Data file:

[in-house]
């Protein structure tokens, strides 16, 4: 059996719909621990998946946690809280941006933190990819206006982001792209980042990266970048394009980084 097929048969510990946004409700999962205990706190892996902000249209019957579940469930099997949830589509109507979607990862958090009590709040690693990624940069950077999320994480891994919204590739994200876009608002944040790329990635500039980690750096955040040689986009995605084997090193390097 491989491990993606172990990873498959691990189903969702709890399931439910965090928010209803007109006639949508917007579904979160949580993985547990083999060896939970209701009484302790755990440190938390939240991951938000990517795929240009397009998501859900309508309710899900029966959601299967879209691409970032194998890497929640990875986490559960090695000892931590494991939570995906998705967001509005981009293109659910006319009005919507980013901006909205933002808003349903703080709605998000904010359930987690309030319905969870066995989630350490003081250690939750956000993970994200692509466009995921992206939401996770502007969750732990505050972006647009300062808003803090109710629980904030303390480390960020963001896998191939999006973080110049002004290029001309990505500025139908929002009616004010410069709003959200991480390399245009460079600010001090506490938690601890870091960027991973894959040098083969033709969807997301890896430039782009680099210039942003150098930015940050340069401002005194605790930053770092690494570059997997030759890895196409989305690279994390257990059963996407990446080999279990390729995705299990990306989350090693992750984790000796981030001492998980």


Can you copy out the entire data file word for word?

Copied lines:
[in-house]
């Protein structure tokens, strides 16, 4: 059996719909621990998946946690809280941006933190990819206006982001792209980042990266970048394009980084 097929048969510990946004409700999962205990706190892996902000249209019957579940469930099997949830589509109507979607990862958090009590709040690693990624940069950077999320994480891994919204590739994200876009608002944040790329990635500039980690750096955040040689986009995605084997090193390097 491989491990993606172990990873498959691990189903969702709890399931439910965090928010209803007109006639949508917007579904979160949580993985547990083999060896939970209701009484302790755990440190938390939240991951938000990517795929240009397009998501859900309508309710899900029966959601299967879209691409970032194998890497929640990875986490559960090695000892931590494991939570995906998705967001509005981009293109659910006319009005919507980013901006909205933002808003349903703080709605998000904010359930987690309030319905969870066995989630350490003081250690939750956000993970994200692509466009995921992206939401996770502007969750732990505050972006647009300062808003803090109710629980904030303390480390960020963001896998191939999006973080110049002004290029001309990505500025139908929002009616004010410069709003959200991480390399245009460079600010001090506490938690601890870091960027991973894959040098083969033709969807997301890896430039782009680099210039942003150098930015940050340069401002005194605790930053770092690494570059997997030759890895196409989305690279994390257990059963996407990446080999279990390729995705299990990306989350090693992750984790000796981030001492998980």